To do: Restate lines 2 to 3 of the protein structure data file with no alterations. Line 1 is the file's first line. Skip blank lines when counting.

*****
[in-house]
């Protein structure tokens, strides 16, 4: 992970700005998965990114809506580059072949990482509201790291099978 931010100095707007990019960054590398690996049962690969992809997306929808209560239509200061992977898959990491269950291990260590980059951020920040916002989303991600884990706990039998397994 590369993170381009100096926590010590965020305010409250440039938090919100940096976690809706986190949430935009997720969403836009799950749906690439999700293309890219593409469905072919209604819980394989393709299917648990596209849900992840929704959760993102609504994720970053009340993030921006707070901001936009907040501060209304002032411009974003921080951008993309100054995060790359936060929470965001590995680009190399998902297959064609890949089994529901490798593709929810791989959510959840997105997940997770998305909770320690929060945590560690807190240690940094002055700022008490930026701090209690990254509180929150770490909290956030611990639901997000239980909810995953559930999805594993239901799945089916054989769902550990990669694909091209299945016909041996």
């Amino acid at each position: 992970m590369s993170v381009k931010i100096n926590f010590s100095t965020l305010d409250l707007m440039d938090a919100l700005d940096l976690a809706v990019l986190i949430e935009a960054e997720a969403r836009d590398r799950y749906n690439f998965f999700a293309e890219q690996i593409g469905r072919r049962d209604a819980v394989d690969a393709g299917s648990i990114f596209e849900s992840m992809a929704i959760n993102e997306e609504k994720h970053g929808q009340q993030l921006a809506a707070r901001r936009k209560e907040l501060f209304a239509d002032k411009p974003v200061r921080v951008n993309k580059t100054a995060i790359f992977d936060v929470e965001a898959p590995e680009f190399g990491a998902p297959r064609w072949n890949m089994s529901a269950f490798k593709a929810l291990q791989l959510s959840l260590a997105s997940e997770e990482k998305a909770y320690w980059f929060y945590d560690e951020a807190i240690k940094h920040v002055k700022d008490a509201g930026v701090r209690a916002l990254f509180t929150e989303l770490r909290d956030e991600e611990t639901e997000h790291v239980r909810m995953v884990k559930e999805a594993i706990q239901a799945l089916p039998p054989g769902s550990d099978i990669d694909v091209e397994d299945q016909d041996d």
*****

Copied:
């Protein structure tokens, strides 16, 4: 992970700005998965990114809506580059072949990482509201790291099978 931010100095707007990019960054590398690996049962690969992809997306929808209560239509200061992977898959990491269950291990260590980059951020920040916002989303991600884990706990039998397994 590369993170381009100096926590010590965020305010409250440039938090919100940096976690809706986190949430935009997720969403836009799950749906690439999700293309890219593409469905072919209604819980394989393709299917648990596209849900992840929704959760993102609504994720970053009340993030921006707070901001936009907040501060209304002032411009974003921080951008993309100054995060790359936060929470965001590995680009190399998902297959064609890949089994529901490798593709929810791989959510959840997105997940997770998305909770320690929060945590560690807190240690940094002055700022008490930026701090209690990254509180929150770490909290956030611990639901997000239980909810995953559930999805594993239901799945089916054989769902550990990669694909091209299945016909041996």
């Amino acid at each position: 992970m590369s993170v381009k931010i100096n926590f010590s100095t965020l305010d409250l707007m440039d938090a919100l700005d940096l976690a809706v990019l986190i949430e935009a960054e997720a969403r836009d590398r799950y749906n690439f998965f999700a293309e890219q690996i593409g469905r072919r049962d209604a819980v394989d690969a393709g299917s648990i990114f596209e849900s992840m992809a929704i959760n993102e997306e609504k994720h970053g929808q009340q993030l921006a809506a707070r901001r936009k209560e907040l501060f209304a239509d002032k411009p974003v200061r921080v951008n993309k580059t100054a995060i790359f992977d936060v929470e965001a898959p590995e680009f190399g990491a998902p297959r064609w072949n890949m089994s529901a269950f490798k593709a929810l291990q791989l959510s959840l260590a997105s997940e997770e990482k998305a909770y320690w980059f929060y945590d560690e951020a807190i240690k940094h920040v002055k700022d008490a509201g930026v701090r209690a916002l990254f509180t929150e989303l770490r909290d956030e991600e611990t639901e997000h790291v239980r909810m995953v884990k559930e999805a594993i706990q239901a799945l089916p039998p054989g769902s550990d099978i990669d694909v091209e397994d299945q016909d041996d």